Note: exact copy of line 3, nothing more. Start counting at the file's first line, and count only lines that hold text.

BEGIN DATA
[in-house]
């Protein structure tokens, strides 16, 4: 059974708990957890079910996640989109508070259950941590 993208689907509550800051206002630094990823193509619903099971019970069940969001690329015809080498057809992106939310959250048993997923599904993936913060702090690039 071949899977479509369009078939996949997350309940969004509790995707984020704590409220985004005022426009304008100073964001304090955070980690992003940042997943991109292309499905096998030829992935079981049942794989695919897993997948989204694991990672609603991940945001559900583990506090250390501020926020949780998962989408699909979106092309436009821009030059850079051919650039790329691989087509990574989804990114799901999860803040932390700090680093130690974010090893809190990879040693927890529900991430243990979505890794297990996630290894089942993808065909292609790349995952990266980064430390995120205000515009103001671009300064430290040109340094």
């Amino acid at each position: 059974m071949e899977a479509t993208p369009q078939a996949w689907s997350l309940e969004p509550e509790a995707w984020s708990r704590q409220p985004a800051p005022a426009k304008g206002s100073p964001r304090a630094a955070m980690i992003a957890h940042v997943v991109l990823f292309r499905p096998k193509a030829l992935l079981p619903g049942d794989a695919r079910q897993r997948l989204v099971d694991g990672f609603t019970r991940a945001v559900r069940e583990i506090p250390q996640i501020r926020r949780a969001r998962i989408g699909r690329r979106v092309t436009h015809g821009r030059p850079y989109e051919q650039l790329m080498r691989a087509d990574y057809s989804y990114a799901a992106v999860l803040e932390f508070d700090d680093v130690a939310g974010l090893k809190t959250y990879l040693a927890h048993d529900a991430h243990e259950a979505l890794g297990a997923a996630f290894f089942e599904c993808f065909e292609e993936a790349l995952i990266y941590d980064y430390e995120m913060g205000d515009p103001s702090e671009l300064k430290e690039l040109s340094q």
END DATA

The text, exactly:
């Amino acid at each position: 059974m071949e899977a479509t993208p369009q078939a996949w689907s997350l309940e969004p509550e509790a995707w984020s708990r704590q409220p985004a800051p005022a426009k304008g206002s100073p964001r304090a630094a955070m980690i992003a957890h940042v997943v991109l990823f292309r499905p096998k193509a030829l992935l079981p619903g049942d794989a695919r079910q897993r997948l989204v099971d694991g990672f609603t019970r991940a945001v559900r069940e583990i506090p250390q996640i501020r926020r949780a969001r998962i989408g699909r690329r979106v092309t436009h015809g821009r030059p850079y989109e051919q650039l790329m080498r691989a087509d990574y057809s989804y990114a799901a992106v999860l803040e932390f508070d700090d680093v130690a939310g974010l090893k809190t959250y990879l040693a927890h048993d529900a991430h243990e259950a979505l890794g297990a997923a996630f290894f089942e599904c993808f065909e292609e993936a790349l995952i990266y941590d980064y430390e995120m913060g205000d515009p103001s702090e671009l300064k430290e690039l040109s340094q």